Following my posts on How to Solve Quadratic Equations (here and here), you will soon find that not all quadratic equations can be solved by quadratic factoring, and you will come to rely on The Quadratic Formula to help you. As a quick refresher, a quadratic equation is one which takes the form of ax^{2} + bx + c = 0, as long as the “a” term is not zero. In other words, a quadratic equation is one in which there is an x^{2}. (The “b” or “c” term can be zero.) I have already described the process you should follow if your question can be factored down, and you can express it as a product of two smaller expressions. Then, you can solve for two roots by letting each of the small expressions equal zero. I highly recommend reading my previous post if you need to go over this quadratic factoring technique.

However, as I said, not all quadratic equations can be solved this way. Sometimes, they are already expressed in a simplest form, or further manipulations just make things messier. In these cases, you can use The Quadratic Formula to solve for the roots of the equations. At first glace, the quadratic formula looks like a beast of a formula to use, and even harder to memorize! But, trust me… commit this formula to memory and learn how to use it, and solving quadratic equations will become so easy for you!

So, what is the Quadratic Formula?

I will go over how to solve it, but first, the it looks like this:

You can use this for any quadratic expression of the form ax^{2} + bx + c = 0, where “a” does not equal zero. (If you think about this condition, you can see that if a = 0, then there is no x^{2} term at all, and you are left with a linear equation or something of a higher order. Also, if a = 0, the quadratic formula then has 2(0) in the denominator, which equals 0 and causes the whole expression to be undefined. So, hopefully that short explanation will help you to remember that if a = 0, you cannot use the quadratic formula!)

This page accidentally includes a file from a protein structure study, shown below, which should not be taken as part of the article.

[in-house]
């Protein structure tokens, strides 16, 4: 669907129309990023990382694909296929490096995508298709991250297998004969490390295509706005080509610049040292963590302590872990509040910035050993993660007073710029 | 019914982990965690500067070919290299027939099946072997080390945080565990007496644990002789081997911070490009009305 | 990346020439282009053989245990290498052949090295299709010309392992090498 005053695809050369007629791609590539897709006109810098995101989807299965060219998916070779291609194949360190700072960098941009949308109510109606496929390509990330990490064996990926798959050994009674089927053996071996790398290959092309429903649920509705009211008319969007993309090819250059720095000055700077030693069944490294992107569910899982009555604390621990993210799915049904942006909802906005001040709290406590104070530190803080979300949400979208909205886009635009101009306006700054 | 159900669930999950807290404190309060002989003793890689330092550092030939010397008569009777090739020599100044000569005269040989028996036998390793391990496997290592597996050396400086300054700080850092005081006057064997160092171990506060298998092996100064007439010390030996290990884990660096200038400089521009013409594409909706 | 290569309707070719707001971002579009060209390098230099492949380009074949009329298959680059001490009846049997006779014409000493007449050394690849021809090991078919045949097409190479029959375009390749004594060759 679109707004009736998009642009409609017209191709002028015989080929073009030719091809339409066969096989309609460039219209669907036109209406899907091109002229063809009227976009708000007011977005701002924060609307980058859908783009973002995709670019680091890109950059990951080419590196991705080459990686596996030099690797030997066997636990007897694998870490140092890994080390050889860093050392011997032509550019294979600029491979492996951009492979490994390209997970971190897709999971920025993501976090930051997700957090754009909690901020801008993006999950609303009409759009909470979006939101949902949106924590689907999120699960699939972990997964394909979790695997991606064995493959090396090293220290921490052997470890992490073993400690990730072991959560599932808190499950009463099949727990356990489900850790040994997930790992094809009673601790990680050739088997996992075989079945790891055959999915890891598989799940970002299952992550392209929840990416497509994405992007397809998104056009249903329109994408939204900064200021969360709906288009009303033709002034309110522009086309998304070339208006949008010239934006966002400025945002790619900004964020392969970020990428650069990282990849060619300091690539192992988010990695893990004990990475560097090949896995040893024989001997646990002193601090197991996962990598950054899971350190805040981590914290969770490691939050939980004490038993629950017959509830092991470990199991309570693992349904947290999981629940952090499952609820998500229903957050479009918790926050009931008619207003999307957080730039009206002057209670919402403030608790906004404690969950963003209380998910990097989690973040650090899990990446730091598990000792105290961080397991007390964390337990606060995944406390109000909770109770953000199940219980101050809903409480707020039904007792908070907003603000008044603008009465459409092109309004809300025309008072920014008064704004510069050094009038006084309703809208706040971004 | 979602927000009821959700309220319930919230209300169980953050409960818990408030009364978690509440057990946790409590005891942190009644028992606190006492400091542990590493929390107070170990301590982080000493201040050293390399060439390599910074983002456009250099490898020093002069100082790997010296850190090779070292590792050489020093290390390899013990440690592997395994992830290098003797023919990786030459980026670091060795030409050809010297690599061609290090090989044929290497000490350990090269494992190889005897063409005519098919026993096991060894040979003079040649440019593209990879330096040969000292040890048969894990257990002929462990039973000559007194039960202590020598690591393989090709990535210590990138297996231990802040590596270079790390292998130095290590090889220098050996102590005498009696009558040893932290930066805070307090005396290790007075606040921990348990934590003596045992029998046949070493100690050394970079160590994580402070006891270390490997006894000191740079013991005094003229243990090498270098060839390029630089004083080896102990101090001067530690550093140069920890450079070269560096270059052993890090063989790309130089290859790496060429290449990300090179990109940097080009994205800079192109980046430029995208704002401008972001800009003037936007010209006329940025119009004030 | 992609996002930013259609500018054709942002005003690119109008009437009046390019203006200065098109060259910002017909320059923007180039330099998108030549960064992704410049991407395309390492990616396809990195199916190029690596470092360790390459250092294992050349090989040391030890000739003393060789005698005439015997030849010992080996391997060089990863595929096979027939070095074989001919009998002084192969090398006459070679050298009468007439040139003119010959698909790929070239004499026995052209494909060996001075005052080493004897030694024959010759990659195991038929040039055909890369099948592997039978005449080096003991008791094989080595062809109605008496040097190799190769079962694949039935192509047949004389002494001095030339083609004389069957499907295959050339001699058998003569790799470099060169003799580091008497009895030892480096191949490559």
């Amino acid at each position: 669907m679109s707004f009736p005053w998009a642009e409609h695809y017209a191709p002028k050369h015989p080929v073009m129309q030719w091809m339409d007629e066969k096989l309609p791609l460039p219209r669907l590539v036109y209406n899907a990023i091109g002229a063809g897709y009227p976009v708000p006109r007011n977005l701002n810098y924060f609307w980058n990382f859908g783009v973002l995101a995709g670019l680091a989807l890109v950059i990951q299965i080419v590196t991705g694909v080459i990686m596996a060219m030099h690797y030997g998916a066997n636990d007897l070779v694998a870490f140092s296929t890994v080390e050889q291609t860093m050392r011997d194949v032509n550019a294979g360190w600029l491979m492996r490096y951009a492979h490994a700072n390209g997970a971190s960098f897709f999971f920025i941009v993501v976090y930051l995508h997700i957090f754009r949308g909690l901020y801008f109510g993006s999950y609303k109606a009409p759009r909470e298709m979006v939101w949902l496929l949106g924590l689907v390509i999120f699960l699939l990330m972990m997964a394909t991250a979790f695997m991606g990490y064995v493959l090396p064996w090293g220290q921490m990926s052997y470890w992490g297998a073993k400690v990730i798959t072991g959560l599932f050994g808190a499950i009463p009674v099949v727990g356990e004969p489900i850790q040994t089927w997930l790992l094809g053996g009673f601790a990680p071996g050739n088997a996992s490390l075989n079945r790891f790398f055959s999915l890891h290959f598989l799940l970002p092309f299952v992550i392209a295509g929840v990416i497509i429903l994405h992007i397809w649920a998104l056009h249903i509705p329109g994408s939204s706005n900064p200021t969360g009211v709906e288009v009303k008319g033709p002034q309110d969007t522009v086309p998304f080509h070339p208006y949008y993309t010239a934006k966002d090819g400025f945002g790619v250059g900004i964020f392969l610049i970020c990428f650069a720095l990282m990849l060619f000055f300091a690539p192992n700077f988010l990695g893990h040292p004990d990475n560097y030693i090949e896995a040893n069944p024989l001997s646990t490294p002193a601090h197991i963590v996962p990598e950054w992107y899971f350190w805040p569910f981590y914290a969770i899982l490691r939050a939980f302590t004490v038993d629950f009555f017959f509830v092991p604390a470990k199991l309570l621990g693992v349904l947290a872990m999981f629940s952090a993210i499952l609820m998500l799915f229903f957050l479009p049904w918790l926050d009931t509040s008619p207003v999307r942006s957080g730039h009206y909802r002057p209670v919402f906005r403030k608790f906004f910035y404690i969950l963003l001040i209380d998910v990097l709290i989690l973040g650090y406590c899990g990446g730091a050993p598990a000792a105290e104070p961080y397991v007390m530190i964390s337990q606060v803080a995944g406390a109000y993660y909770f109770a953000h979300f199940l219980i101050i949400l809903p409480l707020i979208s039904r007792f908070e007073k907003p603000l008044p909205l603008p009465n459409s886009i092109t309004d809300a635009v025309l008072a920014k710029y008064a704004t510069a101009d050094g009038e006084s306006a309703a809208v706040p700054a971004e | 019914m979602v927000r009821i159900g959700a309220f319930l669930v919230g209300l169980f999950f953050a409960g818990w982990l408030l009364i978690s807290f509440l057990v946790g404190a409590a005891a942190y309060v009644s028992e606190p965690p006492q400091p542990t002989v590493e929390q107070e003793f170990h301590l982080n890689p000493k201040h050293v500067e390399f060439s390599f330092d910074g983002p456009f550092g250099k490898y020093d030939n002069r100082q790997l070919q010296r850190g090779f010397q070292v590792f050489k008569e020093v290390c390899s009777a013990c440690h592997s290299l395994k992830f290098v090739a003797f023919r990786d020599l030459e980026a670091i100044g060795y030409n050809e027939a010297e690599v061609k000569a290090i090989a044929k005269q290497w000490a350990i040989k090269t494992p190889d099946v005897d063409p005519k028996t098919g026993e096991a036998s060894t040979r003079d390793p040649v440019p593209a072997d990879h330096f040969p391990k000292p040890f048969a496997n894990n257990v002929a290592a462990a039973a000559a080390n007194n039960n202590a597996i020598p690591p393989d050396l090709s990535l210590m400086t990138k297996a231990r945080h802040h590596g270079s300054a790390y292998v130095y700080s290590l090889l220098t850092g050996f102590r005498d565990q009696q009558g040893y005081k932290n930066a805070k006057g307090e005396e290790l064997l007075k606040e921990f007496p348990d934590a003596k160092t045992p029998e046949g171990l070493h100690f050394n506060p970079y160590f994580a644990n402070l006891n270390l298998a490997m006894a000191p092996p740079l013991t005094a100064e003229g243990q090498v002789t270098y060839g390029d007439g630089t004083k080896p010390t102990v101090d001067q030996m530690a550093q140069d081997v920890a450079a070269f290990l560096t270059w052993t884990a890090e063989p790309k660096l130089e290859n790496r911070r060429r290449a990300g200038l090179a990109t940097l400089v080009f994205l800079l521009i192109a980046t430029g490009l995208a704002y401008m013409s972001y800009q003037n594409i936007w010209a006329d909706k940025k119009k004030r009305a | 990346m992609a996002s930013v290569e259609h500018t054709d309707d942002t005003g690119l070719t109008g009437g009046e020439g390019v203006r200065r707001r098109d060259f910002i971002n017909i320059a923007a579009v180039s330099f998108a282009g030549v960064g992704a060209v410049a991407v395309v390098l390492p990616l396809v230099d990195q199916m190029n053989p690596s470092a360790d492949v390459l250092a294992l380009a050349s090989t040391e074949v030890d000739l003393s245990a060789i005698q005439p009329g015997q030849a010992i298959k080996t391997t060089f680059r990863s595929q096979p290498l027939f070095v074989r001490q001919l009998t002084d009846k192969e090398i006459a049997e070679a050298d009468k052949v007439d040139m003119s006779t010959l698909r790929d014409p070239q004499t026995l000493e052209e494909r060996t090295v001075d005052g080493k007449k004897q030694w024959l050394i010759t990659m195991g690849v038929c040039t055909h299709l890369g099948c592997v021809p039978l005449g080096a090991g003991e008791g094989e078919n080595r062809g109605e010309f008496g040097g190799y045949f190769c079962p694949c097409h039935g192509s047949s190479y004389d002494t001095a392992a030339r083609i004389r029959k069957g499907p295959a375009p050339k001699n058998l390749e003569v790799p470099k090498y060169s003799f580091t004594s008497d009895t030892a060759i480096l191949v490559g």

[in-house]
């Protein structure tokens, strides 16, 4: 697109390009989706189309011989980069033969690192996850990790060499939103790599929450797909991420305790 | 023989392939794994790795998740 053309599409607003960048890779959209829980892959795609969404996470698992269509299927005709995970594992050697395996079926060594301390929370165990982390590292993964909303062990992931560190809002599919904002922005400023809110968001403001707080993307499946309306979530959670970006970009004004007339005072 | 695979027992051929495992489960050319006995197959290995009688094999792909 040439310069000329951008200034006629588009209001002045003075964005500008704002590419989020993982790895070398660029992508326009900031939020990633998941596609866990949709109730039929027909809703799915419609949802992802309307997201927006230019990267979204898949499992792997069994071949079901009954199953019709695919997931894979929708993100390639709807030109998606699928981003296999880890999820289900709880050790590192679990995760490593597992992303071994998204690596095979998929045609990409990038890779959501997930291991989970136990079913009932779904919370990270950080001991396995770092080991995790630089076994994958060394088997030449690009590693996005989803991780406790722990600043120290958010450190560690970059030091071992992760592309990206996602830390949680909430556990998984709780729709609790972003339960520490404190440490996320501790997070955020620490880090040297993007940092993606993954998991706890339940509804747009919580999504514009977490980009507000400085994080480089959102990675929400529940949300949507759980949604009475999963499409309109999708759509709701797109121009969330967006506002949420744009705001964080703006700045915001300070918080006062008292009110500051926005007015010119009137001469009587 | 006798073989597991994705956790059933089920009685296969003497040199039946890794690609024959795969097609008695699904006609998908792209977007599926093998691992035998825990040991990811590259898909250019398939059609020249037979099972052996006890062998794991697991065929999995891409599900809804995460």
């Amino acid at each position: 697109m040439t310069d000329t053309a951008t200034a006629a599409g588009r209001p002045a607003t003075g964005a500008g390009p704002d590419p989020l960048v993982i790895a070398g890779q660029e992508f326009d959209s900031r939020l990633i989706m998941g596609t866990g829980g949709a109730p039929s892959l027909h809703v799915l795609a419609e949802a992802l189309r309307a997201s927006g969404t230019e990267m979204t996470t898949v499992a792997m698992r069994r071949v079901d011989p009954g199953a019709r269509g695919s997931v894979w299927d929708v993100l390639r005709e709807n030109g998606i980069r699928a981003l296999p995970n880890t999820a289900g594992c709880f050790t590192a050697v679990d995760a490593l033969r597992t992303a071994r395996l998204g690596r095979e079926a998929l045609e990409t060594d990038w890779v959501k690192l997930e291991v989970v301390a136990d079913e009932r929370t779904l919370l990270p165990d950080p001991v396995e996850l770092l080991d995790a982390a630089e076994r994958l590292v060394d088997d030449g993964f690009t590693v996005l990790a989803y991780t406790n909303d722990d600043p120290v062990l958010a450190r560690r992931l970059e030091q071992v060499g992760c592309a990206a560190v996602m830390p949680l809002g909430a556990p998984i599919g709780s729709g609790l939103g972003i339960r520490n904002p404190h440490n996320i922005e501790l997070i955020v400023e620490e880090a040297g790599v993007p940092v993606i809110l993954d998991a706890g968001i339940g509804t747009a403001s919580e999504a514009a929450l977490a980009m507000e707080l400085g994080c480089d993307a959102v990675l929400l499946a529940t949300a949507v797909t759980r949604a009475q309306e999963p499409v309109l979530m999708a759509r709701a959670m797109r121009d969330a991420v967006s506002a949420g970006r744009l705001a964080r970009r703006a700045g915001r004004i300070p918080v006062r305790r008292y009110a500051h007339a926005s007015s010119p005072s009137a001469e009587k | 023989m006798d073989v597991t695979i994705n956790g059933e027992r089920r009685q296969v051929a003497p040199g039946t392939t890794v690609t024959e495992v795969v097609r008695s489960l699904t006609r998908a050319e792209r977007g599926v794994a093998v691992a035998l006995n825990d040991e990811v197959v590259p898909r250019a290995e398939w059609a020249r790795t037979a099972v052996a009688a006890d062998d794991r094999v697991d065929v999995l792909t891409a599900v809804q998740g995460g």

Working through the math of the quadratic formula isn’t as difficult as you may think. To start, all you do is arrange your question into the form of ax^{2} + bx + c = 0, and then you can easily identify the coefficients for a, b, and c. Then, you simply substitute those values into the quadratic formula, and do the math. One thing to draw your attention to though is the “plus/minus” sign. Basically, the quadratic formula is really TWO formulas, one with a “-b + √…..” and one with “-b – √…..” These two formulas are what give you your two roots.

You will study this more in the future, but for now you may find it interesting that a quadratic equation, i.e. an equation with an x^{2} term, defines a parabola. The equation of all parabolas have x^{2} as the highest order exponent. As a result, you can imagine that a parabola drawn on an X-Y graph will cross the x-axis twice (at the most). These are the roots or solutions of the equation, and so that is why you cannot have more than 2 roots. Similarly, you can figure out why there may be 1 or even 0 roots, depending on where the parabola is located on the graph.

So, now that you know the answer to ‘what is the quadratic formula,’ next I will show you how to use it. Examples coming in my next post….